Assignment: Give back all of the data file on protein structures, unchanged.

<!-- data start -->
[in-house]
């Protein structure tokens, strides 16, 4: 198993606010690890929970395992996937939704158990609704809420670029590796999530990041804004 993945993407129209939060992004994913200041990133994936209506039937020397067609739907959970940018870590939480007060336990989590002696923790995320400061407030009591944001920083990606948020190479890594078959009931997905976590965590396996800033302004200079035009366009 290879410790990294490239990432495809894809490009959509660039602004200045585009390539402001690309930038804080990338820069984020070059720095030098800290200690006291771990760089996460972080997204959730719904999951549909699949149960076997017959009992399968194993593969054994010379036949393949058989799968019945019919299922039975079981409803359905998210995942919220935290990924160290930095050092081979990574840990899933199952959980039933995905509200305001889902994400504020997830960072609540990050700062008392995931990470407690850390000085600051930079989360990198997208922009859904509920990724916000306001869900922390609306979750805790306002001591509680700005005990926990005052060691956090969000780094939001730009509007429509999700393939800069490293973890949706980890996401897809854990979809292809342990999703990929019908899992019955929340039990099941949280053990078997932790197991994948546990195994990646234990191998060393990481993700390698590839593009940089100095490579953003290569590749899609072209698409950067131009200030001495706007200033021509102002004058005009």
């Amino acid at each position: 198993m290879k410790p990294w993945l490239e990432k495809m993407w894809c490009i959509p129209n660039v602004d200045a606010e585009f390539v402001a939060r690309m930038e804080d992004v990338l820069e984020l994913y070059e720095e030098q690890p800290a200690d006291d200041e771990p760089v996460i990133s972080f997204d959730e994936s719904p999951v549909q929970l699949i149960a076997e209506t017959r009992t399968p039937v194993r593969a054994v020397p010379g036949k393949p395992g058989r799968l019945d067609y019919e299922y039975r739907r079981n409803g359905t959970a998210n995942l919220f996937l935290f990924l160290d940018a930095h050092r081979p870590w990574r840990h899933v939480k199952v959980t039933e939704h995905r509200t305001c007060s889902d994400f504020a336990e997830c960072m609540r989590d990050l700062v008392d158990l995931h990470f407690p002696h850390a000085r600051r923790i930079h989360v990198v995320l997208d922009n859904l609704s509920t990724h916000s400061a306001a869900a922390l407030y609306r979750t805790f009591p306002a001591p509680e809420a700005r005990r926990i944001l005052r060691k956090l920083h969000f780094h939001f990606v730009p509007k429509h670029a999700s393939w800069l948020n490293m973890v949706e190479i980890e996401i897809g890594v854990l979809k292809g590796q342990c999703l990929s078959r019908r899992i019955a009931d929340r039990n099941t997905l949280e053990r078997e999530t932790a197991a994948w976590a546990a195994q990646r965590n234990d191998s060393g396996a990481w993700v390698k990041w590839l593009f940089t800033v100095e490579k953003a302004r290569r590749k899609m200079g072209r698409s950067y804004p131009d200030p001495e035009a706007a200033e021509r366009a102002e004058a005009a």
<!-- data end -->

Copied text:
[in-house]
């Protein structure tokens, strides 16, 4: 198993606010690890929970395992996937939704158990609704809420670029590796999530990041804004 993945993407129209939060992004994913200041990133994936209506039937020397067609739907959970940018870590939480007060336990989590002696923790995320400061407030009591944001920083990606948020190479890594078959009931997905976590965590396996800033302004200079035009366009 290879410790990294490239990432495809894809490009959509660039602004200045585009390539402001690309930038804080990338820069984020070059720095030098800290200690006291771990760089996460972080997204959730719904999951549909699949149960076997017959009992399968194993593969054994010379036949393949058989799968019945019919299922039975079981409803359905998210995942919220935290990924160290930095050092081979990574840990899933199952959980039933995905509200305001889902994400504020997830960072609540990050700062008392995931990470407690850390000085600051930079989360990198997208922009859904509920990724916000306001869900922390609306979750805790306002001591509680700005005990926990005052060691956090969000780094939001730009509007429509999700393939800069490293973890949706980890996401897809854990979809292809342990999703990929019908899992019955929340039990099941949280053990078997932790197991994948546990195994990646234990191998060393990481993700390698590839593009940089100095490579953003290569590749899609072209698409950067131009200030001495706007200033021509102002004058005009």
């Amino acid at each position: 198993m290879k410790p990294w993945l490239e990432k495809m993407w894809c490009i959509p129209n660039v602004d200045a606010e585009f390539v402001a939060r690309m930038e804080d992004v990338l820069e984020l994913y070059e720095e030098q690890p800290a200690d006291d200041e771990p760089v996460i990133s972080f997204d959730e994936s719904p999951v549909q929970l699949i149960a076997e209506t017959r009992t399968p039937v194993r593969a054994v020397p010379g036949k393949p395992g058989r799968l019945d067609y019919e299922y039975r739907r079981n409803g359905t959970a998210n995942l919220f996937l935290f990924l160290d940018a930095h050092r081979p870590w990574r840990h899933v939480k199952v959980t039933e939704h995905r509200t305001c007060s889902d994400f504020a336990e997830c960072m609540r989590d990050l700062v008392d158990l995931h990470f407690p002696h850390a000085r600051r923790i930079h989360v990198v995320l997208d922009n859904l609704s509920t990724h916000s400061a306001a869900a922390l407030y609306r979750t805790f009591p306002a001591p509680e809420a700005r005990r926990i944001l005052r060691k956090l920083h969000f780094h939001f990606v730009p509007k429509h670029a999700s393939w800069l948020n490293m973890v949706e190479i980890e996401i897809g890594v854990l979809k292809g590796q342990c999703l990929s078959r019908r899992i019955a009931d929340r039990n099941t997905l949280e053990r078997e999530t932790a197991a994948w976590a546990a195994q990646r965590n234990d191998s060393g396996a990481w993700v390698k990041w590839l593009f940089t800033v100095e490579k953003a302004r290569r590749k899609m200079g072209r698409s950067y804004p131009d200030p001495e035009a706007a200033e021509r366009a102002e004058a005009a």